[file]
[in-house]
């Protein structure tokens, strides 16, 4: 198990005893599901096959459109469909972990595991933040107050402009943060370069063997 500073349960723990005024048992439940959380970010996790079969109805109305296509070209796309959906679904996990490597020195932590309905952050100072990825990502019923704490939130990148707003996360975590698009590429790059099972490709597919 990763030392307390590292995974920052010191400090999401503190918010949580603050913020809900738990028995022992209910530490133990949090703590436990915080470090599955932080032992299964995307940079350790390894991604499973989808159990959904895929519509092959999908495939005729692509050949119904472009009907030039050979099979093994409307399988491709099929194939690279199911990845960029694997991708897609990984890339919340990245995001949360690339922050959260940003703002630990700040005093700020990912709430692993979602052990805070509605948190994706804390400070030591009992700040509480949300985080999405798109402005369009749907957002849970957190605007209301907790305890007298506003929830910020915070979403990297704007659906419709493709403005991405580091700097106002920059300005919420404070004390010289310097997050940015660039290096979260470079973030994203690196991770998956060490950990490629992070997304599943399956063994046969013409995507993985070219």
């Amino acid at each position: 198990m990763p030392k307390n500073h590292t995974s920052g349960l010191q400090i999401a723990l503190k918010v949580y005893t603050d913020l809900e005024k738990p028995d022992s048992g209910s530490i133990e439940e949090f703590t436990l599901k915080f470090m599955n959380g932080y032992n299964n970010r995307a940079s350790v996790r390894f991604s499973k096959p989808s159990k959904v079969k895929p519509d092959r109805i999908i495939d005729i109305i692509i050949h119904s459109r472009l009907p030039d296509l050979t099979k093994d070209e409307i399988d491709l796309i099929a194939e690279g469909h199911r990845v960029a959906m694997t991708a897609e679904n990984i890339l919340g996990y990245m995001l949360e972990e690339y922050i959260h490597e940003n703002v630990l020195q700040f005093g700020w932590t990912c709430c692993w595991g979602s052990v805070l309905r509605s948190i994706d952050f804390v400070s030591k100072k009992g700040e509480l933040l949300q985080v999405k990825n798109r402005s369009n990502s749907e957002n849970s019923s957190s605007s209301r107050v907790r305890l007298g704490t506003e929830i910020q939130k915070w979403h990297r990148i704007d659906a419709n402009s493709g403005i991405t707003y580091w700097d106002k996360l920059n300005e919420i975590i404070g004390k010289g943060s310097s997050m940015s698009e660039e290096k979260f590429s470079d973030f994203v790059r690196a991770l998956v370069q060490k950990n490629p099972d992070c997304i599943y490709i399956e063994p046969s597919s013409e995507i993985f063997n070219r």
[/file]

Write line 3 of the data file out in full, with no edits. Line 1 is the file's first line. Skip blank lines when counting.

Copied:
């Amino acid at each position: 198990m990763p030392k307390n500073h590292t995974s920052g349960l010191q400090i999401a723990l503190k918010v949580y005893t603050d913020l809900e005024k738990p028995d022992s048992g209910s530490i133990e439940e949090f703590t436990l599901k915080f470090m599955n959380g932080y032992n299964n970010r995307a940079s350790v996790r390894f991604s499973k096959p989808s159990k959904v079969k895929p519509d092959r109805i999908i495939d005729i109305i692509i050949h119904s459109r472009l009907p030039d296509l050979t099979k093994d070209e409307i399988d491709l796309i099929a194939e690279g469909h199911r990845v960029a959906m694997t991708a897609e679904n990984i890339l919340g996990y990245m995001l949360e972990e690339y922050i959260h490597e940003n703002v630990l020195q700040f005093g700020w932590t990912c709430c692993w595991g979602s052990v805070l309905r509605s948190i994706d952050f804390v400070s030591k100072k009992g700040e509480l933040l949300q985080v999405k990825n798109r402005s369009n990502s749907e957002n849970s019923s957190s605007s209301r107050v907790r305890l007298g704490t506003e929830i910020q939130k915070w979403h990297r990148i704007d659906a419709n402009s493709g403005i991405t707003y580091w700097d106002k996360l920059n300005e919420i975590i404070g004390k010289g943060s310097s997050m940015s698009e660039e290096k979260f590429s470079d973030f994203v790059r690196a991770l998956v370069q060490k950990n490629p099972d992070c997304i599943y490709i399956e063994p046969s597919s013409e995507i993985f063997n070219r």